The UK must choose between Prime Minister Theresa May’s Brexit agreement, remaining in the EU or departing without a deal, MPs were warned today.
European Council president Donald Tusk said if Mrs May’s deal is voted down in Parliament on December 11 there would be no renegotiation.
Tusk told the G20 summit in Argentina that the deal on offer is ‘the best possible one’ and that the EU had agreed an ‘orderly divorce’ with the UK.
He added: “A few days before the vote in the House of Commons it is becoming more and more clear that this deal is the best possible, in fact the only possible one.
“If this deal is rejected in the Commons, we are left with, as was already stressed a few weeks ago by Prime Minister May, an alternative: No deal or no Brexit at all.”
He said that the EU would be prepared for all eventualities as Mrs May’s deal heads for a predicted defeat in Parliament in a fortnight.
His remarks follow Mrs May’s appearance before a Commons committee this week in which she appeared to hint that extending Article 50 would mean a renegotiation of the deal.
Article 50 is a clause in the EU’s Treaty of Lisbon that sets a two-year clock ticking for a country to leave the EU – it was activated by the UK on March 29 last year.
The EU says it would be willing to consider extending this process if the UK requested it, but not to conduct any renegotiation of the withdrawal agreement.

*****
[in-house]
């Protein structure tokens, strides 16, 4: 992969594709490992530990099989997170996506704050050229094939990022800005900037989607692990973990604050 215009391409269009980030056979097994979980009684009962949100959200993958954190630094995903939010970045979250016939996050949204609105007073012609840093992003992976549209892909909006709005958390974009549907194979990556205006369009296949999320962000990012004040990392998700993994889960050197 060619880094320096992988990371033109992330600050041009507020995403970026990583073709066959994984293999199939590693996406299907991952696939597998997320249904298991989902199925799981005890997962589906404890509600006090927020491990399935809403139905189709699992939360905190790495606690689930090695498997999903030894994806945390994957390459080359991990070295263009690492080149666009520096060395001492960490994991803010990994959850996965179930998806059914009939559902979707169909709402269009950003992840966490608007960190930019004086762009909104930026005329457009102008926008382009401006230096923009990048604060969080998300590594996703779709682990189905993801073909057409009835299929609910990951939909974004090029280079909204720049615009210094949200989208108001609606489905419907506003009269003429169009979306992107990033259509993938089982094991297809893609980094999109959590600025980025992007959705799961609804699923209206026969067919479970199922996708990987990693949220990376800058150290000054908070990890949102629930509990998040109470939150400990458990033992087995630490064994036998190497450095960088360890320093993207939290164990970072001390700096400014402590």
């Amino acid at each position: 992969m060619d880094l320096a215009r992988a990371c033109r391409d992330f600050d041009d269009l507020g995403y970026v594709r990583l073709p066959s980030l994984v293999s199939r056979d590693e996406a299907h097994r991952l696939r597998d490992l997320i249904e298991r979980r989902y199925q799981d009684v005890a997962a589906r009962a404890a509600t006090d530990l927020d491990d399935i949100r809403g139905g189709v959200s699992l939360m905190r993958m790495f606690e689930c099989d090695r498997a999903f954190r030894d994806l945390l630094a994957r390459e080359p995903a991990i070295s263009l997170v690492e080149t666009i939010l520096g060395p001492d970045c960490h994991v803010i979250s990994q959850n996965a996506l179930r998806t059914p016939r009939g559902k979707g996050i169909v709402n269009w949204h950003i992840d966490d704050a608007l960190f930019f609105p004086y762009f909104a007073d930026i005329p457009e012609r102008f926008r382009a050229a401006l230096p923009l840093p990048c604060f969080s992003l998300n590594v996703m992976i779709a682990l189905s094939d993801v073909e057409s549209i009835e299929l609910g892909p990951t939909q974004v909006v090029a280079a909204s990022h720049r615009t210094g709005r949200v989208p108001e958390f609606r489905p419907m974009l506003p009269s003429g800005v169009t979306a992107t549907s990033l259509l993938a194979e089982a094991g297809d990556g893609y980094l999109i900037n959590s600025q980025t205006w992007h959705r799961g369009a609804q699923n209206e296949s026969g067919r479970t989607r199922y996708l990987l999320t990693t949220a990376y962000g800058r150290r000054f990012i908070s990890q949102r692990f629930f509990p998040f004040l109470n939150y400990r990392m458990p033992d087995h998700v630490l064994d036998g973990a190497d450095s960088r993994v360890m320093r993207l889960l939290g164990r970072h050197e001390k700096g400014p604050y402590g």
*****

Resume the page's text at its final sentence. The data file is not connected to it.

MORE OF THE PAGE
Mrs May appeared to have performed a U-turn on what she told the Commons committee when she spoke to the BBC in Buenos Aires today.
She told the BBC: “The EU have made clear that this is the deal. This is the deal that is on the table.
“So, when MPs come to vote they need to think about the need for us to deliver Brexit for people, in a way that protects their constituents’ jobs and their futures.
“The deal that does that is the deal that I have negotiated, the deal that is on the table.”
She also refused to rule out a second Parliamentary vote on her deal if MPs rejected it the first time around.
Diplomats from the 27 EU member states have already held planning meetings for a no-deal Brexit in the event that Parliament votes down Mrs May’s proposals.
They went over contingencies for a range of issues including aviation, citizens’ rights, road and rail transport and consumer protection.
Mrs May will join EU leaders for a summit on December 13, two days after the crucial vote in Parliament.